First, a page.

The following story was written by former Red Bank-Shrewsbury Patch Editor Edward Van Embden on the 10th anniversary of 9/11:
As a 21-year-old student living in New York, Jesse Bello-Paseka said
it wasn’t the events of Sept. 11, 2001 that surprised him most, as
horrible as they were, he admits, but rather what followed.
As plumes of smoke poured out of the site that was once the World Trade Center towers for days and as national media outlets around the country and around the world prognosticated about an uncertain future, Bello-Paseka, now 31, said a sense of calm and a feeling of community he had never seen before pervaded life in New York.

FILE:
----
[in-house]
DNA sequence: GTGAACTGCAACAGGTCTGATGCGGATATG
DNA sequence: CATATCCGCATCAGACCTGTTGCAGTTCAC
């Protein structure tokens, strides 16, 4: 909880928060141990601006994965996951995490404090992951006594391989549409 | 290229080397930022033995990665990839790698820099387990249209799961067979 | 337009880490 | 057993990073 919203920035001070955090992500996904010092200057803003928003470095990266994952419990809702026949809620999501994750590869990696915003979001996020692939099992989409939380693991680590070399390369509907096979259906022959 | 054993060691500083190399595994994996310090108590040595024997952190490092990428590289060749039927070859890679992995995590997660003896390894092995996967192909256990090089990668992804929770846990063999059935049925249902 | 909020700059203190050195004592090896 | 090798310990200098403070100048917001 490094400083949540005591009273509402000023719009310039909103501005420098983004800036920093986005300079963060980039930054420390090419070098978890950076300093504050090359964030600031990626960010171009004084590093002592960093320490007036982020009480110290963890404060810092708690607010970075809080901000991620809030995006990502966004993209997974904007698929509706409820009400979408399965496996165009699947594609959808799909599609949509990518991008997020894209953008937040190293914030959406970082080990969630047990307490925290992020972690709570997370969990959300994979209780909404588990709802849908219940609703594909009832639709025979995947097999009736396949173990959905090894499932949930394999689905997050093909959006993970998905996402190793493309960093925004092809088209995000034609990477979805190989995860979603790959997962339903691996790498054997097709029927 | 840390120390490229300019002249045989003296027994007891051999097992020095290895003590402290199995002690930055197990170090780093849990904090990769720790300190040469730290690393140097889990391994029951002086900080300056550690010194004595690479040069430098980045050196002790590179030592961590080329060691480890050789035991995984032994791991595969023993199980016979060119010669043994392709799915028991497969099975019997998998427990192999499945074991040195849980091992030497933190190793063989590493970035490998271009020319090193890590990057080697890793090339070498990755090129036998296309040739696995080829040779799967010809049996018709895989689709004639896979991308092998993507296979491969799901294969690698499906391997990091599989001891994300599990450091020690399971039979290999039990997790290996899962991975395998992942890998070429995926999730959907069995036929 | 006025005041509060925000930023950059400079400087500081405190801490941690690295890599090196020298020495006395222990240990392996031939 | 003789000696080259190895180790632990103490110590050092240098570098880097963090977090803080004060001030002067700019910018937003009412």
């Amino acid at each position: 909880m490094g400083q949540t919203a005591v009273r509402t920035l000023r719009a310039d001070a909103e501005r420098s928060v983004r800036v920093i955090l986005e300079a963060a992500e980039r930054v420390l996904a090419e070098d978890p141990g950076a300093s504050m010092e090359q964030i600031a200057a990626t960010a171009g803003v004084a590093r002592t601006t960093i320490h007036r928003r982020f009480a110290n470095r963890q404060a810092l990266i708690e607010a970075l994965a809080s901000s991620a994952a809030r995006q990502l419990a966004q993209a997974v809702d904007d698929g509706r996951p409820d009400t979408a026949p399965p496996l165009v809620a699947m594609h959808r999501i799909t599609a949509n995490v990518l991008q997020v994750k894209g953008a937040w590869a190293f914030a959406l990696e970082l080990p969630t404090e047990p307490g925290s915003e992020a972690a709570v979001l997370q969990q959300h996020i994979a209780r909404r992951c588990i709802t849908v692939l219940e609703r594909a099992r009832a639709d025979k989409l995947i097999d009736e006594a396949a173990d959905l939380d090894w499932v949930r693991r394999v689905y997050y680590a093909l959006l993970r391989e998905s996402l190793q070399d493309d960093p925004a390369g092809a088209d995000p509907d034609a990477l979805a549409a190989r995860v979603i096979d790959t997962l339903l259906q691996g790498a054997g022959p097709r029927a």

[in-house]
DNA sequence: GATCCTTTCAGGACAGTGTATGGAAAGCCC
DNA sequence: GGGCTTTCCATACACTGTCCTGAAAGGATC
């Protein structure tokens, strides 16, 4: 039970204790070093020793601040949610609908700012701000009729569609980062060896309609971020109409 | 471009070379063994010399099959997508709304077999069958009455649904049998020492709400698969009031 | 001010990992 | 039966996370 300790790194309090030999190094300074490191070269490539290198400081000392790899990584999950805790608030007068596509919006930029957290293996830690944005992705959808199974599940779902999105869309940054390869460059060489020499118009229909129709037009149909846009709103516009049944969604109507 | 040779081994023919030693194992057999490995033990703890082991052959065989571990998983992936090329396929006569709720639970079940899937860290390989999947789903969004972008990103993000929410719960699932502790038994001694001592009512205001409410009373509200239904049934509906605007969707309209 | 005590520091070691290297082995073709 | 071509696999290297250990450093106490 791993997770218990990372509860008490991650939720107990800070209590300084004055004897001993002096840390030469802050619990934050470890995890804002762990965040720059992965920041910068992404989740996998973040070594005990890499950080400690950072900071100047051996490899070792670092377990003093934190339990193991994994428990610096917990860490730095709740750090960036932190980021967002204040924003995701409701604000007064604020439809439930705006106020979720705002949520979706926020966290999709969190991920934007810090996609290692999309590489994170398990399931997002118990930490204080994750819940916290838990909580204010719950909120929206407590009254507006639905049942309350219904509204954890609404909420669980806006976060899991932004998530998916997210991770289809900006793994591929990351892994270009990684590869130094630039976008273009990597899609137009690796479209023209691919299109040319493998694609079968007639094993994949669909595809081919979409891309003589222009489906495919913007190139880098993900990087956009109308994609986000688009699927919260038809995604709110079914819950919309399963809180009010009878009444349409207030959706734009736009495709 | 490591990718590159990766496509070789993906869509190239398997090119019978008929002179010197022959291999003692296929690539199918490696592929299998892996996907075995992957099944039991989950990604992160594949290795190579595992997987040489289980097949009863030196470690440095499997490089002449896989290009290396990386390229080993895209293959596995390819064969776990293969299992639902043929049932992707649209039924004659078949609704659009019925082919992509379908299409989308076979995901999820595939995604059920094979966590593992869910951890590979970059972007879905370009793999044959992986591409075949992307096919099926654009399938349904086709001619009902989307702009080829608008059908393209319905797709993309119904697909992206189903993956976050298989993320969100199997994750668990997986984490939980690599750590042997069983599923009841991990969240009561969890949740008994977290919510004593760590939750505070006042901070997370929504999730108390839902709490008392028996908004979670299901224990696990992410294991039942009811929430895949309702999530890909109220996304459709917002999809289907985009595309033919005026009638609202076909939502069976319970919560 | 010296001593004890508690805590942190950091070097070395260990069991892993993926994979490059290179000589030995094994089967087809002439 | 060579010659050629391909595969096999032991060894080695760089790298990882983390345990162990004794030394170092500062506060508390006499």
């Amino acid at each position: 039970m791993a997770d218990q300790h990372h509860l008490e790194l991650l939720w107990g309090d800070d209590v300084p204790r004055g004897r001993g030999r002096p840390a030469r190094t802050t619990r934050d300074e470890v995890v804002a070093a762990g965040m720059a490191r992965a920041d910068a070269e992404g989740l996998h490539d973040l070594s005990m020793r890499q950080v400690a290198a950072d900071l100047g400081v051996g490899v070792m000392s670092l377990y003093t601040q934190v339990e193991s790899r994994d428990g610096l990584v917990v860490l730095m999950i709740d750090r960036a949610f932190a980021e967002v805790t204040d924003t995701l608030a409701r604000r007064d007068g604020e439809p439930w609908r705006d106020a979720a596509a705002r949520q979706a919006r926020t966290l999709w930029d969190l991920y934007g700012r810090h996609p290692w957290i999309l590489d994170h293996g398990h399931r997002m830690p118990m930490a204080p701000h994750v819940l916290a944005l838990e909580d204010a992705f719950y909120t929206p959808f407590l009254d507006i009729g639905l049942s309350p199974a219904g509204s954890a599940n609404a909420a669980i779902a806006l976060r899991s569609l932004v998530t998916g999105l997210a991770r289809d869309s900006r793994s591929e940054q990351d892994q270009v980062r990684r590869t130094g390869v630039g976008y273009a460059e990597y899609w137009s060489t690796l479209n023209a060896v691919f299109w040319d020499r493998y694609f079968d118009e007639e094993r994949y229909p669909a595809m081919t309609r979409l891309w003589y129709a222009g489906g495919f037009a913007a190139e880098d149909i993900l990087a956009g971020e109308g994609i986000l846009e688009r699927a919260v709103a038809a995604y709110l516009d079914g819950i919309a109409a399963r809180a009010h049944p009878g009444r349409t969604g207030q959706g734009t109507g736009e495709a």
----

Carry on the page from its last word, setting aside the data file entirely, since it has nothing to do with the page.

“No matter where you walked, you just knew everyone was on your side,” he said. “You didn’t feel scared. You didn’t feel as though your life was in danger. It was a weird feeling, for sure, but there was a sense of unity, and that feeling is what remained every day.”
Bello-Paseka, the co-owner of Sugarush bakery in Red Bank, said things returned to normal in the years following the attacks — neighborhoods and people became exclusive and exclusionary again — but he’ll always remember how the worst attack on American soil didn’t break the city’s spirits, but rather encouraged a feeling of community he could never have expected.